Skip to main content

our last weekend as a trio

assuming that this was our final weekend as a three-person family, we decided to go ahead and make it an honest-to-goodness weekend, which, for parents of a two-year old means that we watched a movie and took a road trip. i know, i know, we are wild and crazy. its hard to imagine how we can be so carefree and spontaneous, but we are.

actually, we had the opportunity to have some friends from church watch jack friday night while we went to the movies on a gift certificate.

we saw will ferrell's blades of glory, and it was actually pretty funny. i'm not a huge will farrell fan, but i really enjoyed this film, probably because i don't like figure skating very much, and enjoyed the parody. it was good to have a little evening to ourselves and experience a little calm before the storm.

saturday morning we got up and took a road trip up route 31 north to route 46 in buttsville, nj; up near interstate 80. we went to flea market and then crossed over into pa for some walking around at the outlets. finally we ate lunch at this little hot dog place i've been itching to go to. it was alright, nothing that i would go crazy for.





so we had a nice weekend. it has rained all day today, and looks to rain most of the night tonight. i have a meeting all day tomorrow and probably won't post. and soon, very soon, we should be taking a little trip to the hospital. every moment is ripe with anticipation...

Comments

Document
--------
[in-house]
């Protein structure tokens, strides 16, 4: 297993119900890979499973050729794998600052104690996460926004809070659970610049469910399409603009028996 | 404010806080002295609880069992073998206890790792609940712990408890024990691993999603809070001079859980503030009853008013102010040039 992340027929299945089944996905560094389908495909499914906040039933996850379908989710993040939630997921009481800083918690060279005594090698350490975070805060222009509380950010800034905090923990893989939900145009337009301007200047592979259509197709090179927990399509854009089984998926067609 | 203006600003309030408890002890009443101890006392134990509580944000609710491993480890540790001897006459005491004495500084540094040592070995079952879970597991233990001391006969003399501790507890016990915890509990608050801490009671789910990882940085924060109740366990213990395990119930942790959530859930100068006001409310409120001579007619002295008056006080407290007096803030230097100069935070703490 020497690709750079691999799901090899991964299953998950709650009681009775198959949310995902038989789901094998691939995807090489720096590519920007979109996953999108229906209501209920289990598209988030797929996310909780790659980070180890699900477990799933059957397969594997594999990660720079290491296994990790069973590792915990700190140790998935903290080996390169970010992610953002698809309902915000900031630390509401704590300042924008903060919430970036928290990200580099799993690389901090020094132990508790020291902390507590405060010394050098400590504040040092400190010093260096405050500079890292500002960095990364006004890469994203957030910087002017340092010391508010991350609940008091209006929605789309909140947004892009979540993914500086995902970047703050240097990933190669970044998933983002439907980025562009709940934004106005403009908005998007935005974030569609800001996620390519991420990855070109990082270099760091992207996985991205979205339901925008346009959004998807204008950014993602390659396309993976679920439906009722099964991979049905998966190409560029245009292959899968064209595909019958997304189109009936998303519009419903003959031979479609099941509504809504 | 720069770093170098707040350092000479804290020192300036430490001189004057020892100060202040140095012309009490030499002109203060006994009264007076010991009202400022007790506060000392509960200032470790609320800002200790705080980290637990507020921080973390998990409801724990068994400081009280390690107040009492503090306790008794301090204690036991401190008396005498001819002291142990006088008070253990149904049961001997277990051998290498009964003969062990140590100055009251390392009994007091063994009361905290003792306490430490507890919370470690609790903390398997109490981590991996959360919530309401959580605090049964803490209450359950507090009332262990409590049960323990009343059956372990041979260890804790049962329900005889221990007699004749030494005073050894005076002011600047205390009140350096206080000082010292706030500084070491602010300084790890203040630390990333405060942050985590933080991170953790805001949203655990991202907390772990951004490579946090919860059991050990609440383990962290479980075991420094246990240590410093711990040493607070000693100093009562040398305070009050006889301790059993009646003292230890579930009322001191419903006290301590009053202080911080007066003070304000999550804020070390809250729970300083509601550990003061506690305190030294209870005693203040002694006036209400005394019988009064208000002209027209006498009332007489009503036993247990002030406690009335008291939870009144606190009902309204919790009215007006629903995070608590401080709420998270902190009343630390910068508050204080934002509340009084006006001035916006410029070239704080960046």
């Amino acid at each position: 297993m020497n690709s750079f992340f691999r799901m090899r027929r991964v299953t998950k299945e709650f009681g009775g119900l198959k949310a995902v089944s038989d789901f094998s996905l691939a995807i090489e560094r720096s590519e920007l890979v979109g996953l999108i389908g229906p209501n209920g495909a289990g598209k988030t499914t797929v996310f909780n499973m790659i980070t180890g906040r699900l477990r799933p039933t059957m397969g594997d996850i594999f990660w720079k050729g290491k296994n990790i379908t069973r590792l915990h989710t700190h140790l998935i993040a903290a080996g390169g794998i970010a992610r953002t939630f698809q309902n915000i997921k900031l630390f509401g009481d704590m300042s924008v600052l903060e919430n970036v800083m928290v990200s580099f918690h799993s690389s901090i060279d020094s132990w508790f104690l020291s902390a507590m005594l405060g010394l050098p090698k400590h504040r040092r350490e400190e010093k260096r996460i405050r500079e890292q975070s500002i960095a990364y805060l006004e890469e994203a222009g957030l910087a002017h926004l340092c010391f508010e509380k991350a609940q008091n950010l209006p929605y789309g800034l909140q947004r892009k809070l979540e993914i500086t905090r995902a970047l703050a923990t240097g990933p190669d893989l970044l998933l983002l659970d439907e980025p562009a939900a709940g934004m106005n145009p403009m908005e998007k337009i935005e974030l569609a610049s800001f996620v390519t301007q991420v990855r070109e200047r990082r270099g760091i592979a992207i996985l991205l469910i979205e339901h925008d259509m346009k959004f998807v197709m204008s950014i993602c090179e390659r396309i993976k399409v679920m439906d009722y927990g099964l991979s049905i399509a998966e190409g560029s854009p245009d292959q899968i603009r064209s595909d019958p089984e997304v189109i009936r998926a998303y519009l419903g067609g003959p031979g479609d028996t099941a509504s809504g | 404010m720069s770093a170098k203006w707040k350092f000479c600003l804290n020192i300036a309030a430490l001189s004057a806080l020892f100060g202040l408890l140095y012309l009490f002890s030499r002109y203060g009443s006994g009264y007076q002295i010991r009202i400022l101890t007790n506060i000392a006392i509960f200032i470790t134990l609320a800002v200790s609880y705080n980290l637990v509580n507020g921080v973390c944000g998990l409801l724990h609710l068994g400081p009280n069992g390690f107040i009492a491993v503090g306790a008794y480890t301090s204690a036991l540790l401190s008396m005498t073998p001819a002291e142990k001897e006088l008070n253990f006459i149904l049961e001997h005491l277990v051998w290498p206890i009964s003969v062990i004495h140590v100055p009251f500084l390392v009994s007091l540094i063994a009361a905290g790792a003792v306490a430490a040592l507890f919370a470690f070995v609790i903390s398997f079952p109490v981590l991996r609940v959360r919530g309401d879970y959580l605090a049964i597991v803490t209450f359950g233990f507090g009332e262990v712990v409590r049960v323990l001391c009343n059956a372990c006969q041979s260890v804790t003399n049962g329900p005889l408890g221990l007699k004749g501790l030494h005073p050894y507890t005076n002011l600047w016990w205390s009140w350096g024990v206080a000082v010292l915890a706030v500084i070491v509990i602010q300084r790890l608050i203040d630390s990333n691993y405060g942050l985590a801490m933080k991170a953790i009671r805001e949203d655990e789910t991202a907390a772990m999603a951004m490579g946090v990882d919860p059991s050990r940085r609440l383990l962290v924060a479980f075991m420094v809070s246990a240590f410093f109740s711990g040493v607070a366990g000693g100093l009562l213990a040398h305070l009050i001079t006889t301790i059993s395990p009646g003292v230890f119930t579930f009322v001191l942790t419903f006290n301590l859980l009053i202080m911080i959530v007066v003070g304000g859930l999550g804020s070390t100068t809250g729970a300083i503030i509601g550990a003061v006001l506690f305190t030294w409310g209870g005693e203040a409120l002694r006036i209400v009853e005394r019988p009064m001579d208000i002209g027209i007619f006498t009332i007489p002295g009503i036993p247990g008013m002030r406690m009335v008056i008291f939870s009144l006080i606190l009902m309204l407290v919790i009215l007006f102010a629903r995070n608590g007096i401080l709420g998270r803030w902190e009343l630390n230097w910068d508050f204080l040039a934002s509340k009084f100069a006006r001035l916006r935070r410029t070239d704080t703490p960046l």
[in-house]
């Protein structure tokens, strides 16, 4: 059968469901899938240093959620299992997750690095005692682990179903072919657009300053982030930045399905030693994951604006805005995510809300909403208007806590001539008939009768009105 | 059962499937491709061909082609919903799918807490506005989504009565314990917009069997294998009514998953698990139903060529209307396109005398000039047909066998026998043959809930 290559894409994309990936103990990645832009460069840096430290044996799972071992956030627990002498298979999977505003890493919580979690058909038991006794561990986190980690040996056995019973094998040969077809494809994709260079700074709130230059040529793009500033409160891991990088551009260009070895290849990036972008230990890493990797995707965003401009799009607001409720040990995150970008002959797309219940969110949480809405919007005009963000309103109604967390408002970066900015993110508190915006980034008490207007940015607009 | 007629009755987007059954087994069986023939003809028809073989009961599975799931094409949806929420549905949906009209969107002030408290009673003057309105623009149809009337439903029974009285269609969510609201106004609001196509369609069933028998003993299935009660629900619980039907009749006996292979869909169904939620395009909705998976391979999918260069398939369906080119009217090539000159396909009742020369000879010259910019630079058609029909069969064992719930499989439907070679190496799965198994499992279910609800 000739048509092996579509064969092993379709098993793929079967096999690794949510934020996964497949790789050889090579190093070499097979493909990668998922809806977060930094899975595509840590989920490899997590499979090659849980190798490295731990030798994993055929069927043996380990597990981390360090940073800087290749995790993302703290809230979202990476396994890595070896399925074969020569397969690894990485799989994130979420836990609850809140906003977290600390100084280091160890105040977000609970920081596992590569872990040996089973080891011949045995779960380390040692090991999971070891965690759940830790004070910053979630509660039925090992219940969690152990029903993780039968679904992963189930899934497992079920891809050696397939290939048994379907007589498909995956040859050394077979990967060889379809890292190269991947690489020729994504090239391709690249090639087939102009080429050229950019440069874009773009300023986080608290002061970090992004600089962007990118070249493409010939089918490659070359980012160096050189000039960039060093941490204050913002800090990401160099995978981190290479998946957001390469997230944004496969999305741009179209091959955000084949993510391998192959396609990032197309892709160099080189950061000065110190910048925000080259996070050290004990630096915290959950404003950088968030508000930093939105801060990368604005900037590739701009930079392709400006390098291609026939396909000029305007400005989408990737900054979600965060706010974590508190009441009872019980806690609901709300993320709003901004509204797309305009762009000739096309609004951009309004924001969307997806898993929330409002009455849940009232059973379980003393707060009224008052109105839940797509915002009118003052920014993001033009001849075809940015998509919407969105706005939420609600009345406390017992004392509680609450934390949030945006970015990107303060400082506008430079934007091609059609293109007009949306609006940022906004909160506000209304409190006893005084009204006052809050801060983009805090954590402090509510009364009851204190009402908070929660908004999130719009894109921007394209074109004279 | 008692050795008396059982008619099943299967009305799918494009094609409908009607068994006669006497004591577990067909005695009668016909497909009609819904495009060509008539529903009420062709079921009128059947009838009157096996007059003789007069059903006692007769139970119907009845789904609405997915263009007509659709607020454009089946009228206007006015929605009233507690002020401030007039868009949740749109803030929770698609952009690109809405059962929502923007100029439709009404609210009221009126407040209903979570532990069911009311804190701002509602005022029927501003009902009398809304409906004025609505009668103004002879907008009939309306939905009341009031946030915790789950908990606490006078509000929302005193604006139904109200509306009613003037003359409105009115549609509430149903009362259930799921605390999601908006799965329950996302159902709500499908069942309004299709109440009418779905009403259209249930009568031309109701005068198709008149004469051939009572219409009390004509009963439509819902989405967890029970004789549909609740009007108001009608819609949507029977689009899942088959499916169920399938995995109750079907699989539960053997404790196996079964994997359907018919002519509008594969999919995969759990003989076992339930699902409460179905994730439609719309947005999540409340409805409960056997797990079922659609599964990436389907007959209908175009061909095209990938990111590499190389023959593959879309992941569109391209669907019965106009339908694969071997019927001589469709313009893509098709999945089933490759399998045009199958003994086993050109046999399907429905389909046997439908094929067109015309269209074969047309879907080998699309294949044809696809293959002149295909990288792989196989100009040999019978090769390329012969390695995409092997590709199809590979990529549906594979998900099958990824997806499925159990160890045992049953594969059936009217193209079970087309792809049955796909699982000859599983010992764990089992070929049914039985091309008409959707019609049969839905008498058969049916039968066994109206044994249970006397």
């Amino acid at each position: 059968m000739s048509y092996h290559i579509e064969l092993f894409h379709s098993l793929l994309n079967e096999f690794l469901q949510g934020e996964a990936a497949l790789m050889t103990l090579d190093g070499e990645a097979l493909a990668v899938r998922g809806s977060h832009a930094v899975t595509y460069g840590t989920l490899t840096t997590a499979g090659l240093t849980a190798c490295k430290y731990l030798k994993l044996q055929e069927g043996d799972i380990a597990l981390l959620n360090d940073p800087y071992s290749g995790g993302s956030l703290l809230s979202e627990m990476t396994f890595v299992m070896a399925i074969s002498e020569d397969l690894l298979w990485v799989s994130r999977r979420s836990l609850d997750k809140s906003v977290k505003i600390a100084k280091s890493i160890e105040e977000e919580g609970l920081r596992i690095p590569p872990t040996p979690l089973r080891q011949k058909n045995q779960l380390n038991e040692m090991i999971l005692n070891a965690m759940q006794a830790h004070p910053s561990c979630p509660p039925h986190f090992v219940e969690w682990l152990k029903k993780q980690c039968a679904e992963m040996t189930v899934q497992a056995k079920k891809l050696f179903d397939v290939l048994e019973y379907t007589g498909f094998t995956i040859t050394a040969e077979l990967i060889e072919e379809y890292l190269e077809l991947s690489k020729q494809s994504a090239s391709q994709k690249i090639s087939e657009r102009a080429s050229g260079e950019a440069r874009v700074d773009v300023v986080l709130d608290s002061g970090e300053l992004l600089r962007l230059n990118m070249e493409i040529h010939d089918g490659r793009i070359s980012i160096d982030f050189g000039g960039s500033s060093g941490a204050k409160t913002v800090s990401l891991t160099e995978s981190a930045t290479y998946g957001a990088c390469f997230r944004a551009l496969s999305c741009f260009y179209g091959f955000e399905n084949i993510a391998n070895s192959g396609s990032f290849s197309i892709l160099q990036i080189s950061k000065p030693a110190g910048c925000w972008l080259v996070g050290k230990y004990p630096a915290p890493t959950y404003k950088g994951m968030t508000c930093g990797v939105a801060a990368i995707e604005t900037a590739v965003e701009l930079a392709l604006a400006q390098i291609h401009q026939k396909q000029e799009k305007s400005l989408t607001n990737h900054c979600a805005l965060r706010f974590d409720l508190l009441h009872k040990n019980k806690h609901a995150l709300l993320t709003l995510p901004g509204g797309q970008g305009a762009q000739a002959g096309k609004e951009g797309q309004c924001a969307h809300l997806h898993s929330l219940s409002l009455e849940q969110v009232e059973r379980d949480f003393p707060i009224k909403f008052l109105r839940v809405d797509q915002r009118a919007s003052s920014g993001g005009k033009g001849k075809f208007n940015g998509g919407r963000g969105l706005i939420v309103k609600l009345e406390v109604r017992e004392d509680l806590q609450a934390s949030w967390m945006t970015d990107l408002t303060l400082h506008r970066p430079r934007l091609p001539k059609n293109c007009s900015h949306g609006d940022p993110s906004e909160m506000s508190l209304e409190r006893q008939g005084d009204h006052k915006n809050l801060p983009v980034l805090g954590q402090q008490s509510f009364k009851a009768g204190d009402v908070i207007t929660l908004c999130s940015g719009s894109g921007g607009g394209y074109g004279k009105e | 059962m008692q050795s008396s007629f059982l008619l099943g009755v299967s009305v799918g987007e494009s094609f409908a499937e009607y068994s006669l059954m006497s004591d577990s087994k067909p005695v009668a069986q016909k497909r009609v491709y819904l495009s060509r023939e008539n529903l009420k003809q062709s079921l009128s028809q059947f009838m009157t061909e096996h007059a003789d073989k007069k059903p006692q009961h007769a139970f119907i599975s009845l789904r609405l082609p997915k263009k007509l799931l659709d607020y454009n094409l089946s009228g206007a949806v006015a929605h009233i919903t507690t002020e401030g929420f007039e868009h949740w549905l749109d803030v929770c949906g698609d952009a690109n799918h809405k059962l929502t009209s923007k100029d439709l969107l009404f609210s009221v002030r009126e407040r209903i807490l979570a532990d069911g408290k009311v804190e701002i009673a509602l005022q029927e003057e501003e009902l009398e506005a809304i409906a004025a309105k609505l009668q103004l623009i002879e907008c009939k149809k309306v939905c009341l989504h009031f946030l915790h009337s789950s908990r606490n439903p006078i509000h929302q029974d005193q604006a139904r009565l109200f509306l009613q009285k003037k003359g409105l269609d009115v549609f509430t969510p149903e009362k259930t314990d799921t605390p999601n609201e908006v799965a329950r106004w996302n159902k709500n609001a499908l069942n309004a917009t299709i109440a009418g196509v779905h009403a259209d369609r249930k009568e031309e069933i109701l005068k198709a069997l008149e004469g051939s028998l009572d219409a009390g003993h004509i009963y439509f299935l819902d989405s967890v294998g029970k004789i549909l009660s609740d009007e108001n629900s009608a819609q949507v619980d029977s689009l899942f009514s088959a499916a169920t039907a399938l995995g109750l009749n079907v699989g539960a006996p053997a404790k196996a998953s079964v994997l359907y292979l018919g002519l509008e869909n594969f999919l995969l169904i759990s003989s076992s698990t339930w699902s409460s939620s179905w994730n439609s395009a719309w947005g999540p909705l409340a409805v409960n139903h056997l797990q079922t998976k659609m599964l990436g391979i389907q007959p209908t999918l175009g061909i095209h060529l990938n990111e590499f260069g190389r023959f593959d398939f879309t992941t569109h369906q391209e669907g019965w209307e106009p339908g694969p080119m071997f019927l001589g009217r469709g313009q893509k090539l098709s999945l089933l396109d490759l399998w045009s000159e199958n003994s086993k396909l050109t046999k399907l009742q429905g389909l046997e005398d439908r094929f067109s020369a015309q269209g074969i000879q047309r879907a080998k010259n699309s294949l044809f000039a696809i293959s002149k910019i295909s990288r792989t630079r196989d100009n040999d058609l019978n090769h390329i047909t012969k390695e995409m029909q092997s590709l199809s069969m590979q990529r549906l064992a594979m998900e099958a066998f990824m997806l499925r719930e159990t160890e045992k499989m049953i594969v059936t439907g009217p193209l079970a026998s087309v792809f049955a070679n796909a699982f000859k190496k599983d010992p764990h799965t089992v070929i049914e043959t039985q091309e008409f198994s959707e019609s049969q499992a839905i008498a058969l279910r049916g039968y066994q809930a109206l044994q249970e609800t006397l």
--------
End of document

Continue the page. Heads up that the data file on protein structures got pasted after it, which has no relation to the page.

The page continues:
mary said…
That sounds like an awesomely fun weekend! no wonder there were naps going around!

i watched the departed. that is not a funny movie. except at one point there were so many people dying that my roomie and i had to laugh to keep from crying. still...it was a good movie. despite all the *&%*&% language
Emoly said…
I really like the fact that you got hot dogs in a town named Buttzville.
RedBank Billy said…
so you finally got to Hot dog Johnny's, like you said its OK,
we were up in Pa. on Sat. wish I knew
you were going to Buttzville, we could have met there. OH Well, this summer........
greg. said…
i am not even going to address the comment about hot dogs in buttzville. that's just too easy...


billy, sorry we didn't call! that would have been awesome to see you guys. we actually went all the way to the outlets and as we passed the exit for 209 or whatever that road is, we thought about you guys.

mary, watch your mouth. geesh.
mego said…
Why didn't you include the picture of Shannon taking a bite out of the hotdog sign? hmm.....
Glad you guys got a night out. Maybe you could sneak another one in this weekend unless Shannon goes into labor. My tried and true theory is that when you make plans the baby comes. Happened with both of mine and I had a few friends have to cancel plans with me because of labor. So maybe you should plan a visit here this weekend?
greg. said…
you're on. we'll be there. i have a tree to harvest anyway.

Popular posts from this blog

#thoughtsandprayers